Girl Powers

BELL, BOOK AND CANDLE

New Vic Theatre, Newcastle under Lyme, February, 2015

This spellbinding production translates John Van Duren’s 1950s play to the 1970s, making it a period piece of sorts.  There is something otherworldly about Michael Holt’s set.  Its stylishness is offset beautifully by Danielle Beattie’s atmospheric lighting and James Earl-Davis’s eerie sound design of chimes and bells and what sounds like someone running their finger around the rim of a wine glass.

We are in Gillian’s London flat; Gillian is an independent, confident and wilful gal about town but it’s not just Women’s Lib that empowers her.  She is a witch, able to manipulate situations to her advantage.  When Anthony, the handsome bloke in the flat above, catches her eye and she learns he is engaged to an old school rival of hers, Gillian casts a spell on the hapless young man and he is unable to resist her.

As Gillian, Emma Pallant has a commanding stage presence – there is something hypnotic and seductive about her, something feline – like a panther in its lair.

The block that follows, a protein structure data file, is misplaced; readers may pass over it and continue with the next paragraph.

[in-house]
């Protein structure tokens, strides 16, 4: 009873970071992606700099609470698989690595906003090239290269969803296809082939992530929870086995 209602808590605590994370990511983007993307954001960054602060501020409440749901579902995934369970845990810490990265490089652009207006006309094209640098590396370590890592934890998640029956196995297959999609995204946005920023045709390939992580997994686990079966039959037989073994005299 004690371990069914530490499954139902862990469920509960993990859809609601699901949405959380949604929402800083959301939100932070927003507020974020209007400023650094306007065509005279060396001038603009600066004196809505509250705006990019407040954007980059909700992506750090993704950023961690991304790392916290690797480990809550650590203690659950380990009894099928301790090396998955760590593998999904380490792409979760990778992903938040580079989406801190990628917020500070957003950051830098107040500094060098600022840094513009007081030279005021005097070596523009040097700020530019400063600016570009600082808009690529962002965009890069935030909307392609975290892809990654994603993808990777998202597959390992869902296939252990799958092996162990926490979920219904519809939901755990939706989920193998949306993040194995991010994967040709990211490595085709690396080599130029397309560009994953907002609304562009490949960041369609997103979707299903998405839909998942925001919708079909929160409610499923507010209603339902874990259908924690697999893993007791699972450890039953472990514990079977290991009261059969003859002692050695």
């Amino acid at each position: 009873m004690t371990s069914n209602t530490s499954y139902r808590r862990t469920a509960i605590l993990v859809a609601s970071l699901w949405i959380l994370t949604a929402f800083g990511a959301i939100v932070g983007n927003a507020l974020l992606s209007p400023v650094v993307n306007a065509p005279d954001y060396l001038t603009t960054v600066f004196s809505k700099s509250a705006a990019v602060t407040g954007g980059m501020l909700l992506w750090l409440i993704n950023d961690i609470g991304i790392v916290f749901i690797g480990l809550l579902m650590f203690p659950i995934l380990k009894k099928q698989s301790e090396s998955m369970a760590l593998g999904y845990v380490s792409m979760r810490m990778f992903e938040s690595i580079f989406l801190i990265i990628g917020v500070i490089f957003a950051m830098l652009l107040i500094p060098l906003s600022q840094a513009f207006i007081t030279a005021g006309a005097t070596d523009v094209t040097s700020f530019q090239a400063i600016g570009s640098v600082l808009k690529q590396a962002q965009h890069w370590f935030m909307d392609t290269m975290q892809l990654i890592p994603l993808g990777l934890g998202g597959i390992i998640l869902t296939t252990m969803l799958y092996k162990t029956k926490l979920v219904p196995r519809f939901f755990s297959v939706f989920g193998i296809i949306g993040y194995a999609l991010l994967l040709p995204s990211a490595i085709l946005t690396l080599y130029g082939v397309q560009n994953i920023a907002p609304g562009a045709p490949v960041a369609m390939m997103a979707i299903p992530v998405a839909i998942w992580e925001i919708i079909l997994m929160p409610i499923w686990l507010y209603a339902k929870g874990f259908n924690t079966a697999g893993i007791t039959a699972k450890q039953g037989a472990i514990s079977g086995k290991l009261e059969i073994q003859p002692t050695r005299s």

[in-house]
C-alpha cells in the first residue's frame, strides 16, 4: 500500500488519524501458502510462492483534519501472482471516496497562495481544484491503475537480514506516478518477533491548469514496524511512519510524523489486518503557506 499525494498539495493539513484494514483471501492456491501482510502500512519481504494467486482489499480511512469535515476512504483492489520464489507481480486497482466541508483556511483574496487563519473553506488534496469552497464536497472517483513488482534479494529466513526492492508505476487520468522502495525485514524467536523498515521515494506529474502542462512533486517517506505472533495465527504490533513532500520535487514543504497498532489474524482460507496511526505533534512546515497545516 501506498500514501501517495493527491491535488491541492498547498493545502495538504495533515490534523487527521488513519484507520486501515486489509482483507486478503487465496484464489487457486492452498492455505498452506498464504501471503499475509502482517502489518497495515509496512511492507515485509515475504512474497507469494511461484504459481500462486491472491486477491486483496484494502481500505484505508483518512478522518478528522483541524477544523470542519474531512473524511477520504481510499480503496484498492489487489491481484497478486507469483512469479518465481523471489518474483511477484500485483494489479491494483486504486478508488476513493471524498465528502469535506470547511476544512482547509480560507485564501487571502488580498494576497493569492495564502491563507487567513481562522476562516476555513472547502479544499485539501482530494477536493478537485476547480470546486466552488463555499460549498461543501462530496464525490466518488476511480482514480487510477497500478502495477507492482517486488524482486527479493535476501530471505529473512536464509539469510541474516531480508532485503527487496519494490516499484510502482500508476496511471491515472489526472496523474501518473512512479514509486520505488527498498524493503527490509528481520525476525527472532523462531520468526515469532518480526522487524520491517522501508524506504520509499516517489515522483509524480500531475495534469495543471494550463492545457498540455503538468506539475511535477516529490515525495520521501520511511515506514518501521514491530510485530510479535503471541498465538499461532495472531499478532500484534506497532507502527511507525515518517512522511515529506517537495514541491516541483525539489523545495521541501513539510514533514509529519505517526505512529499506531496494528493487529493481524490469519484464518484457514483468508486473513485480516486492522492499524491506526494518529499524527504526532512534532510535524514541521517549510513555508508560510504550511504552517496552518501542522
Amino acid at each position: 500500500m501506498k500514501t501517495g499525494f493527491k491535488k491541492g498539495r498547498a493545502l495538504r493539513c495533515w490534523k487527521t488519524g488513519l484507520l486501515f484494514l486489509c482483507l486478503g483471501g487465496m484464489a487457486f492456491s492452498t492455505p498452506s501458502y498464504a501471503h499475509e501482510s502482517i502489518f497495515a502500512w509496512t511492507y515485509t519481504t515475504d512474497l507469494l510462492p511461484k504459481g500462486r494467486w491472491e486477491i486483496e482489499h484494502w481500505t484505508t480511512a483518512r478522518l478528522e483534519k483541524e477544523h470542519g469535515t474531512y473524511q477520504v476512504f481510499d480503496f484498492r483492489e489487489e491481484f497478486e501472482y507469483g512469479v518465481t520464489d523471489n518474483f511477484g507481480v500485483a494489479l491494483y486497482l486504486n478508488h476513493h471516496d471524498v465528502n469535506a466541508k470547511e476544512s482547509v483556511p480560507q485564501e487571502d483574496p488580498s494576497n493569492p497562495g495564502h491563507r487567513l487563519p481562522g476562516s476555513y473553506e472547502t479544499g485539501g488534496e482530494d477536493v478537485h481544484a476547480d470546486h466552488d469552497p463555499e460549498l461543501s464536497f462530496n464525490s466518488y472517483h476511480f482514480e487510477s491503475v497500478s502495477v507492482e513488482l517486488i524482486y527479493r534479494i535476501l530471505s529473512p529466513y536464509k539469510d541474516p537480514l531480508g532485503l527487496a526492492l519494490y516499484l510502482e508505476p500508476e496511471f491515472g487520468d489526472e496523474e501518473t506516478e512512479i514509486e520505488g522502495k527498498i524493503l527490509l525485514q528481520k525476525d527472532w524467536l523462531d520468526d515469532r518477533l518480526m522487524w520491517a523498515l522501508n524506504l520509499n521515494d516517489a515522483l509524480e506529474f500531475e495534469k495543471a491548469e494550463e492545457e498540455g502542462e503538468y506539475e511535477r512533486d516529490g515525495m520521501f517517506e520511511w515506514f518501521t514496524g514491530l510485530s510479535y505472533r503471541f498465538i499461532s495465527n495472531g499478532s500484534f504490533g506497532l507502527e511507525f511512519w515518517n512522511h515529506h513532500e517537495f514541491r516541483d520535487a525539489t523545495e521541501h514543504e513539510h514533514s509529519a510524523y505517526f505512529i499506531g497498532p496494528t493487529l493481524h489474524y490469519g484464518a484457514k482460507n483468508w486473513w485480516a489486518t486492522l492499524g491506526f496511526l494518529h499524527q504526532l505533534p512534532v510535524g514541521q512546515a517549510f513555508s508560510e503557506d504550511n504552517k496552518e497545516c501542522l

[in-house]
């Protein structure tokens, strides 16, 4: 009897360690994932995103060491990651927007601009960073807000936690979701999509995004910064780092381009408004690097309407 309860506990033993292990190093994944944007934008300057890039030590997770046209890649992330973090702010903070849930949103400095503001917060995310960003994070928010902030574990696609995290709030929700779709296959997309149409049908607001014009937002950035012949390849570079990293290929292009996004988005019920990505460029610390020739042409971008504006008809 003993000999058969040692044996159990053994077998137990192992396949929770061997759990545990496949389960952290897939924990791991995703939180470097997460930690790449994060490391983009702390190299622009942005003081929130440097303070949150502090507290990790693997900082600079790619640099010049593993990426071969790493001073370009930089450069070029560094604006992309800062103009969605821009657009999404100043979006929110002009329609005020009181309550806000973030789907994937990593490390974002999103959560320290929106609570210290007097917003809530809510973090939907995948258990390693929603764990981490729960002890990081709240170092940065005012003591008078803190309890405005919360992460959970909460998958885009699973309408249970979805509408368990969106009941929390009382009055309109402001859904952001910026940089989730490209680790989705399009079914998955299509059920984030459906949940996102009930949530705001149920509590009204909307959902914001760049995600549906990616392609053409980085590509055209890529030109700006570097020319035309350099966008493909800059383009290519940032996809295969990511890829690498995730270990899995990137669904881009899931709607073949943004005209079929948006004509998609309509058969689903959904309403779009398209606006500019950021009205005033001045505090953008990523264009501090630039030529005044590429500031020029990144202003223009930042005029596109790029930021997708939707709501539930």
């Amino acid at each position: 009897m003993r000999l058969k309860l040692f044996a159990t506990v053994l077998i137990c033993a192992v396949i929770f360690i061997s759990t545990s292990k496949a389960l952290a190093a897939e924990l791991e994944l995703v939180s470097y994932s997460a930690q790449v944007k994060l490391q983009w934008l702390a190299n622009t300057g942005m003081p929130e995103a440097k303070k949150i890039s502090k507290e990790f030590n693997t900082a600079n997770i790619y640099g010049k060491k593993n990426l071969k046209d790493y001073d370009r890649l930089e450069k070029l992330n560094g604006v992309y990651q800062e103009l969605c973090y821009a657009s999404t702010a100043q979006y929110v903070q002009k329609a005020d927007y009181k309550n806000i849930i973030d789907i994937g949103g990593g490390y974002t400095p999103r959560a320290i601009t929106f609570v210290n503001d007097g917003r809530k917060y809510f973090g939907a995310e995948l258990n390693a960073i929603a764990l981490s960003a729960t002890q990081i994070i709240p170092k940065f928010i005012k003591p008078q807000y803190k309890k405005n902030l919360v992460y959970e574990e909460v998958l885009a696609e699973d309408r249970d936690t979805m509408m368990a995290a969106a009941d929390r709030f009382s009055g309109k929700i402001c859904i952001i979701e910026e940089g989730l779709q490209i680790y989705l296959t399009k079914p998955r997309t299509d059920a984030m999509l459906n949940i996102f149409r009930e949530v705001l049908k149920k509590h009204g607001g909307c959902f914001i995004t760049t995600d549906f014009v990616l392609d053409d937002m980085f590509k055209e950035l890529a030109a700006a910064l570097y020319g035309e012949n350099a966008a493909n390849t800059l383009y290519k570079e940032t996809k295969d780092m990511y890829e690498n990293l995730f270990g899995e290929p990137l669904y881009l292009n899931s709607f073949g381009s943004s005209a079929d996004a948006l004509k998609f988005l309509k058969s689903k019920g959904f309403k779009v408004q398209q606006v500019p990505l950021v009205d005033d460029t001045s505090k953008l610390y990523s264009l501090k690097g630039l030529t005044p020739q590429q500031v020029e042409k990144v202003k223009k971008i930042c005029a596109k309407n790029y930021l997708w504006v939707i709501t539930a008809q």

In contrast we have her warlock brother Nicky, who sounds like Adam Faith in Budgie but dresses like Huggy Bear.  Adam Barlow literally lights up the stage in a measured and nuanced comic performance.  There is an undercurrent of menace offset by his flamboyant clobber and his disco strut.

Janice McKenzie is a delight as Queenie, in glorious Dracula’s Auntie costumes.  Director Gwenda Hughes doesn’t overplay the laughs, instilling a level of credibility in the fantastical aspects of the plot.

Geoffrey Breton does an appealing turn as the enchanted Anthony and there’s some lovely character work from Mark Chatterton as self-professed expert in magic, the muggle Sidney Redlitch.  And special mention must be made of ‘Casper’ who appears as Pyewacket, Gillian’s feline familiar.  Unlike the Blue Peter cats or McCavity, he doesn’t seek to flee the scene at the first opportunity.

A thoroughly enjoyable production of an intelligent and funny play.  There are no short cuts to falling in love, that magical state that renders us all too human.

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About williamstafford

Novelist (Brough & Miller, sci fi, historical fantasy) Theatre critic http://williamstaffordnovelist.wordpress.com/ http://www.amazon.co.uk/-/e/B008AD0YGO View all posts by williamstafford

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